But you had to do a fair bit of travel, at least within the Kootenays and interior?
Yes. Flexibility is one of the biggest competencies required of a sheriff. You go to work on Monday morning and the next thing you know, you’re on your way to Kelowna with in-custodies. Or Vancouver. Or perhaps you’re packing your bags to fly to Edmonton or to Ontario to pick up accused persons in custody.
That was a big appeal to living in Nelson. It’s a beautiful city but it tends to get grey in the winter if the valley is socked in. So for me the travel was a perk. At the very least, driving to Grand Forks for court, you’re up in the mountains and into the sunshine. I don’t know if I would have stayed as long as I did if there was no travel involved.
We don’t have a lot of jury trials in our area. How many do you think you worked over the years?
Probably close to 50. Mostly in the Okanagan when I worked there. Early days we had to select jurors by taking the voters list and phone books, cross-referencing names and hand-writing jury summons, then mailing them out. So that was a big task. Jury trials generally require more sheriffs than the average trial. I was a jury manager in the Kootenay for most of my career.
What was the longest deliberation you recall?
Two and a half days. It was when I was sent to work a jury trial on Vancouver Island. It went to deliberation in the afternoon and over two nights and then a verdict was delivered the third day. From the trials I worked on, maybe a third deliberated overnight, the rest lasted a day.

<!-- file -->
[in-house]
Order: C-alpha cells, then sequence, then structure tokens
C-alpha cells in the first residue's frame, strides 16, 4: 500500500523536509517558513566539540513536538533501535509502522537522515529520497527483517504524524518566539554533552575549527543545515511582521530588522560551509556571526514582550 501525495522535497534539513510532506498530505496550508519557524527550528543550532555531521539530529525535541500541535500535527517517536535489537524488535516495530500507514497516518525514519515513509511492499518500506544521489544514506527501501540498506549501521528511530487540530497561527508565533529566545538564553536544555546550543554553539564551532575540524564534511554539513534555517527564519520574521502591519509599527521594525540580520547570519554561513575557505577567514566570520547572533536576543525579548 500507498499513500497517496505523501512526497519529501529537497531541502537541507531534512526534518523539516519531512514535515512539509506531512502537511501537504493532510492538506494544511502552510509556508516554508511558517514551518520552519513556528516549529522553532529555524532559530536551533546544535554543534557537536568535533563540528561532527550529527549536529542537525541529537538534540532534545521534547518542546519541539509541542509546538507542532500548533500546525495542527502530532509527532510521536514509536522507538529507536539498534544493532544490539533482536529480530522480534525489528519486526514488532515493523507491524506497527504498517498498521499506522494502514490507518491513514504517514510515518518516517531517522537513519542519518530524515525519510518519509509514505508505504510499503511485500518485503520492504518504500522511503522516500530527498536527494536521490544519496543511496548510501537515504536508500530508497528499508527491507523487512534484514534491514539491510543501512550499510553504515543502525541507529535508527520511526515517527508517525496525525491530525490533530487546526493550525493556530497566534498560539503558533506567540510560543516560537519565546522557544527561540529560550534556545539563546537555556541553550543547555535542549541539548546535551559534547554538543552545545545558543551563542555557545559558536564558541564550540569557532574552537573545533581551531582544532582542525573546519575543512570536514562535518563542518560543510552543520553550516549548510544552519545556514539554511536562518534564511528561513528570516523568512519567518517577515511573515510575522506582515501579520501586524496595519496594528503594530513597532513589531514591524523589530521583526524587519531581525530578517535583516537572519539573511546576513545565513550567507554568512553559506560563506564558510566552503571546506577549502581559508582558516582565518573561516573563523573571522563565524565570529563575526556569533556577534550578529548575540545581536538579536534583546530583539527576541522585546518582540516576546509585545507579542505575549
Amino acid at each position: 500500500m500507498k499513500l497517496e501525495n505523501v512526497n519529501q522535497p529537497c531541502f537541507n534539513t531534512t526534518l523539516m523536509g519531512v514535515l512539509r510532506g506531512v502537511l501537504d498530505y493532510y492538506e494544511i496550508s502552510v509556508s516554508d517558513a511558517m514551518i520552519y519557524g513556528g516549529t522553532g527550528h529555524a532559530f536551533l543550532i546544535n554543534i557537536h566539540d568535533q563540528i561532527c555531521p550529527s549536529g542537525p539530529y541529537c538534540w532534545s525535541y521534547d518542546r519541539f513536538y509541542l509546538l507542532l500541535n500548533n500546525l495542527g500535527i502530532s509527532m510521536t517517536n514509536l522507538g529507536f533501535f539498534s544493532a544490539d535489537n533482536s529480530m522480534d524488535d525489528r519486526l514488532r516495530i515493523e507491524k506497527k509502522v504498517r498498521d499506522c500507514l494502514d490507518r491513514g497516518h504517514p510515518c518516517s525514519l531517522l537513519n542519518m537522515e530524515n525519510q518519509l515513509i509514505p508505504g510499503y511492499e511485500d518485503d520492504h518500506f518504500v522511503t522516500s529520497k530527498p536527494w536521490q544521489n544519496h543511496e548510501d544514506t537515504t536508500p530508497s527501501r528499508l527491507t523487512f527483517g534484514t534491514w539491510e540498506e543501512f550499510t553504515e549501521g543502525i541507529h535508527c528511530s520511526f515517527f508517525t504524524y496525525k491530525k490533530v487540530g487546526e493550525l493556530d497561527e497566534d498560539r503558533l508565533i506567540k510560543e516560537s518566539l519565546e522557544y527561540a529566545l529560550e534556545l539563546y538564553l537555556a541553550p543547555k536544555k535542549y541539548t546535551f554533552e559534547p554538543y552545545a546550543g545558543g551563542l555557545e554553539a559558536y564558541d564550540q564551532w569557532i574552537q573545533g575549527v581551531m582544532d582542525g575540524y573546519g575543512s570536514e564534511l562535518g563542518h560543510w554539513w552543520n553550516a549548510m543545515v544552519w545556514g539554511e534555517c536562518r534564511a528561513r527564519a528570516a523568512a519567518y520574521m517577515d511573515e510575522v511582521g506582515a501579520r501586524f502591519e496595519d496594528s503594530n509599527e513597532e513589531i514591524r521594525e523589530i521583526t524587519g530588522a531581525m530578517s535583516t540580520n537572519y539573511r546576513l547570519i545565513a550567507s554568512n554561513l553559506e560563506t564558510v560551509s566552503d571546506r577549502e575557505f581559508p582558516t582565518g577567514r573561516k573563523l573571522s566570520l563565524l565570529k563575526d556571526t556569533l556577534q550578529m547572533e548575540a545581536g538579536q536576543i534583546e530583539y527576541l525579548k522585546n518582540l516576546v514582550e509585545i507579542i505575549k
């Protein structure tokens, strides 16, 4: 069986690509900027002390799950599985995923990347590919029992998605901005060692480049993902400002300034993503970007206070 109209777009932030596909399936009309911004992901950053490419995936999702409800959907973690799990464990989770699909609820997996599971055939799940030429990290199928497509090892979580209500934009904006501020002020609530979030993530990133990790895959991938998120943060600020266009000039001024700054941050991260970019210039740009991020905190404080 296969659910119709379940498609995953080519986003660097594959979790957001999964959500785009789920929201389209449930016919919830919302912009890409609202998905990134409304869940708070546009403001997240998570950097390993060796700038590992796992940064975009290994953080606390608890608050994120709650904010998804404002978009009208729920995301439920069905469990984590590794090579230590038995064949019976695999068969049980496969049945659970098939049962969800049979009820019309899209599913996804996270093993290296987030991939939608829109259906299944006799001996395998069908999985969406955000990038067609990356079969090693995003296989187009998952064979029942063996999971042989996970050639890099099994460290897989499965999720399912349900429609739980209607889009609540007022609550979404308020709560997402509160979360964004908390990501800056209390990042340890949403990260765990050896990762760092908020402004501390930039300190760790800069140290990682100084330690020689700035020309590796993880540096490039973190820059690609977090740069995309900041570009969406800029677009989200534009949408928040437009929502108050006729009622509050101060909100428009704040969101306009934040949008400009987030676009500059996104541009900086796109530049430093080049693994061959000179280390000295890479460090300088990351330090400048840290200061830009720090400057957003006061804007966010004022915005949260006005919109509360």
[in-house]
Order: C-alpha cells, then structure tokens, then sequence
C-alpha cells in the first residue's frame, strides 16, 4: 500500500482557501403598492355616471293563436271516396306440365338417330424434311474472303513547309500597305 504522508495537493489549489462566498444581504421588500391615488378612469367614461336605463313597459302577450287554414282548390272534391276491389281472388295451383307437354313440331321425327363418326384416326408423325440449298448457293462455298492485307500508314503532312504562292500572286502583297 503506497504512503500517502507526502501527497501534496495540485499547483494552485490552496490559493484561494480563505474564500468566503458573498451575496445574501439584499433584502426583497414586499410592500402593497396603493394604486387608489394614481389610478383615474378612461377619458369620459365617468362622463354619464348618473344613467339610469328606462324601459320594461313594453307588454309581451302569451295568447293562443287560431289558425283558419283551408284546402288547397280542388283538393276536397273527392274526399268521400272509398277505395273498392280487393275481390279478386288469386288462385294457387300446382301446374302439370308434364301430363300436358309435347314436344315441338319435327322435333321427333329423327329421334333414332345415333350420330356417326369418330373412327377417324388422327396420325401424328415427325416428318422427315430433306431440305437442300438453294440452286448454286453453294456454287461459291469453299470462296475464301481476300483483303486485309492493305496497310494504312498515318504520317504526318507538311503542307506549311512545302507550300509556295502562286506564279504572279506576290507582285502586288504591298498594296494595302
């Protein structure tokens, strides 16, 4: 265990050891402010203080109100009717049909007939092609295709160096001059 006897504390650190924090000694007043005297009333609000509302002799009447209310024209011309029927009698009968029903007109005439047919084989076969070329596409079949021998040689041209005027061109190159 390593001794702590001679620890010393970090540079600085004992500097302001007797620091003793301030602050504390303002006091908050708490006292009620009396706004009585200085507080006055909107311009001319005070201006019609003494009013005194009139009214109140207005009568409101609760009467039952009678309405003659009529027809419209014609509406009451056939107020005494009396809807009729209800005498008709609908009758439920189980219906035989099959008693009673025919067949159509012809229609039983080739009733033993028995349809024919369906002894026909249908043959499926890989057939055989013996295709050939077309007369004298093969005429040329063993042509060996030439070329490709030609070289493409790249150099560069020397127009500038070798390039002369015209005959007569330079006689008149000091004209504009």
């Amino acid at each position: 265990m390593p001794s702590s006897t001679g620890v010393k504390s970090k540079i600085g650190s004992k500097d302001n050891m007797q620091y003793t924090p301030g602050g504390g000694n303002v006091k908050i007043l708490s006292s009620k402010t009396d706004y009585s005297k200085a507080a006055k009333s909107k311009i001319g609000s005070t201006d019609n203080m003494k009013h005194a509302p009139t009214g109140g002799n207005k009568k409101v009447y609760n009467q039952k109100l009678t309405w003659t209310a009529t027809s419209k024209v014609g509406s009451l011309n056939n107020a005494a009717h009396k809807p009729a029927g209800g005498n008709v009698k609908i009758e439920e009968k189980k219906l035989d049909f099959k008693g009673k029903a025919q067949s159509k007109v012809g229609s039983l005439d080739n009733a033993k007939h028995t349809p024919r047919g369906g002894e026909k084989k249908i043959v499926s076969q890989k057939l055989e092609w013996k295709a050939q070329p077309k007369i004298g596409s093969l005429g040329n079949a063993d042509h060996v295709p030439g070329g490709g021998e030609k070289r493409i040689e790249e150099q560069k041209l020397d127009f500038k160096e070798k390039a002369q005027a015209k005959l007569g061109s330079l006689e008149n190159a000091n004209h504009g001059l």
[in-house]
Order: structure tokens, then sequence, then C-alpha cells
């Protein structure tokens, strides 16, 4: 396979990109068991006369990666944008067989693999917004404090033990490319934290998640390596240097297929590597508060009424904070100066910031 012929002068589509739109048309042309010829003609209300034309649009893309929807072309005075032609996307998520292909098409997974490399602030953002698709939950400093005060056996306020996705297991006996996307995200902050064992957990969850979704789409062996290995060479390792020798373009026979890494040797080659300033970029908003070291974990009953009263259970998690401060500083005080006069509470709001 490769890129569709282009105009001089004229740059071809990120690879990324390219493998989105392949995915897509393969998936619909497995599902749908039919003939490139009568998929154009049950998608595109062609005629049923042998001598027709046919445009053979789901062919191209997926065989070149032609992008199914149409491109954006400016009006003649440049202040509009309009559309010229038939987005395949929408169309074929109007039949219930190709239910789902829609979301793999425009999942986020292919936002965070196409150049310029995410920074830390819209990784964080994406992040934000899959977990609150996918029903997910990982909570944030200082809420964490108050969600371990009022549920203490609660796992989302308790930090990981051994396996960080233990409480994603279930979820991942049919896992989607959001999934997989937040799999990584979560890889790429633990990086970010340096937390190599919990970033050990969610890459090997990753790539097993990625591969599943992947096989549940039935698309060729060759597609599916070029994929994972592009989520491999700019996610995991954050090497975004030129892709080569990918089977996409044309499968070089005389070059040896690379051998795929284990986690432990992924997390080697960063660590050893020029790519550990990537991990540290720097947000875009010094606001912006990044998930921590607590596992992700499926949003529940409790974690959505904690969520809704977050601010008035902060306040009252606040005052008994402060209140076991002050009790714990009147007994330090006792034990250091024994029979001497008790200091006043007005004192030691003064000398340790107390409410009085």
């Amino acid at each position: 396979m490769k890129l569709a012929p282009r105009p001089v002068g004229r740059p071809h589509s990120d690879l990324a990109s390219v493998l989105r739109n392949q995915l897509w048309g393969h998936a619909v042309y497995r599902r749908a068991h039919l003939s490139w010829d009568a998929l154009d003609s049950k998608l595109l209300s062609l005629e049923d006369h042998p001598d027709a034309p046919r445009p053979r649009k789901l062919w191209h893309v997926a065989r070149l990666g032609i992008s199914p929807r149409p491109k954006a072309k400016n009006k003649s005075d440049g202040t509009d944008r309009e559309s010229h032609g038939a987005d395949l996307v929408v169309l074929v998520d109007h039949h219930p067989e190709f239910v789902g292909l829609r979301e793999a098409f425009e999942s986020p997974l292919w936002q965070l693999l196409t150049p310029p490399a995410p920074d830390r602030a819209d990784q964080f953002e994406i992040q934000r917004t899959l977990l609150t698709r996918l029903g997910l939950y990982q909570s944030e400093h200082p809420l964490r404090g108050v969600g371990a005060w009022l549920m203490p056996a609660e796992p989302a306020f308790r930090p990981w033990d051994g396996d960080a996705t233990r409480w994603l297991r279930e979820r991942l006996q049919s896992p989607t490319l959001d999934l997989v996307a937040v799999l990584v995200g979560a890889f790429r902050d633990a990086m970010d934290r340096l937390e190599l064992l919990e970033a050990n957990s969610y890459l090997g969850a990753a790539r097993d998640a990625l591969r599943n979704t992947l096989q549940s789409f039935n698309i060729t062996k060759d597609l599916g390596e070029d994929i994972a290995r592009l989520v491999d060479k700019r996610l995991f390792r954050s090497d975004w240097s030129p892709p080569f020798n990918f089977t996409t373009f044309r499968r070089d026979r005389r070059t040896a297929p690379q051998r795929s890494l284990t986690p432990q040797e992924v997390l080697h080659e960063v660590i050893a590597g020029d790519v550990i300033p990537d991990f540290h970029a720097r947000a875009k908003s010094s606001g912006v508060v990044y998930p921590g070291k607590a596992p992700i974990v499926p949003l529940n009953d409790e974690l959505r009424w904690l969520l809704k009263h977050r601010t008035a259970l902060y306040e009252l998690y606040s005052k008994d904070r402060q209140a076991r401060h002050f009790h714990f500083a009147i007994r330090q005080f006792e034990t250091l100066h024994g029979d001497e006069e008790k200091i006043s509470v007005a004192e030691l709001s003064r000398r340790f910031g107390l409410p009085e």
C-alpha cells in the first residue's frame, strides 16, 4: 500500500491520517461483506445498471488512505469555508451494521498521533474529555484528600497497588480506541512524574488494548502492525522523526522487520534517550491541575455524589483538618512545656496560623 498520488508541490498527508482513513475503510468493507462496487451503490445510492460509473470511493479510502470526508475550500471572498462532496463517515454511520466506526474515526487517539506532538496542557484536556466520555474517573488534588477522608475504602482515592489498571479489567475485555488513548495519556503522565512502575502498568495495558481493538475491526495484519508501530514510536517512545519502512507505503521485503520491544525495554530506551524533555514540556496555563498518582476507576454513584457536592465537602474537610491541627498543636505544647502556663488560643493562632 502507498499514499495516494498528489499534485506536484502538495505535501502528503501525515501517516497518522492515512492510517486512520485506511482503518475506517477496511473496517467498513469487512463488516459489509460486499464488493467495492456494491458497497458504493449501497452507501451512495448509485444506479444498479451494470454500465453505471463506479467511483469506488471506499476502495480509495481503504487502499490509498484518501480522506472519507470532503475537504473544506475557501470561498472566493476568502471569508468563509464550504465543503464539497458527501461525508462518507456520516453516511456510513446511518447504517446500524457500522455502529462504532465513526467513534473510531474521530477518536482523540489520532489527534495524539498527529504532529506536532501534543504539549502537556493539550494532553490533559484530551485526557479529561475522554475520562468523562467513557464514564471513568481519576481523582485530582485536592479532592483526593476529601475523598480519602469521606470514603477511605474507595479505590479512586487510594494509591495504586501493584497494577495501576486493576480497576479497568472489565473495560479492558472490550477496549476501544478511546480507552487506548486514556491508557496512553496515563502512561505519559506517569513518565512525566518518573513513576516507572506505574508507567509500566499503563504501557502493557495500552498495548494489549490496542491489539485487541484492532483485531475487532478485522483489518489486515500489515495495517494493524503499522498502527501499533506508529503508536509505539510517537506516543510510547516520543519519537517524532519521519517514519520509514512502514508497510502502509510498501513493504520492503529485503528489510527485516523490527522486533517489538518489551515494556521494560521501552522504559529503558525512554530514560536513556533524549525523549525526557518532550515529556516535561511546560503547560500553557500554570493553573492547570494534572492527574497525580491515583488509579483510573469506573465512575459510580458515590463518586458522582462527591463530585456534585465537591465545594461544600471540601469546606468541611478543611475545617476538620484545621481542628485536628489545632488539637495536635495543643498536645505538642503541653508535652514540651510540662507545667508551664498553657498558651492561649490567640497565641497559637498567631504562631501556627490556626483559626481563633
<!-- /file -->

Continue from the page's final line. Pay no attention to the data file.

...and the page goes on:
We’ve had way less jury trials in recent years than in the early days. I don’t know what the strategy of electing judge and jury or judge alone is but we used to have several jury trials a year, and now maybe one per year in the West Kootenay.
What’s it been like working in old courthouses in our area? They’re beautiful but I imagine they present some challenges.
It’s both a privilege and a challenge. For the better part of my career I worked in the Nelson courthouse, which is like a castle. We have to mitigate the risks. Sometimes you need more officers to carry out a certain type of trial. I was responsible for 11 courthouses and each one represents its unique challenges and you have to work around that.
But it’s very much a privilege too. There’s a certain amount of majesty within the large old courtrooms and courthouses.
You took on the role of the unofficial historian of the Nelson courthouse.
Certainly, myself and a colleague are very passionate about the history of the building. So I’m protective of it and want to preserve the stories. If only the walls could talk.
Anything you’d like to add?
A number of years ago, an executive said, “If you don’t want to serve the public, don’t be a public servant.” I took that to heart. I’ve met people from all walks of life and witnessed the human condition. I became a mom halfway through my career, so sitting in family court impacted me differently afterward.
The best thing I ever did was leave Nelson to appreciate it. It’s a lovely little bubble and I love living here, but there would be no perspective if I hadn’t left for a few years.
In Vancouver, you might transport 50 prisoners five miles, but here we would transport five prisoners 500 miles. We live in our communities, whereas in the bigger centers you may work in one community and live elsewhere. I would always choose a small community, but having said that, I might do a bail hearing in the afternoon and after work run into the same people I’ve just released.
When people ask me what I am going to do in retirement, I respond with, “Something where I meet people on their good days,” as I’m keenly aware and respectful of knowing that I met many people on their difficult days, hoping that through my job I was able to make the experience of attending court a little less stressful.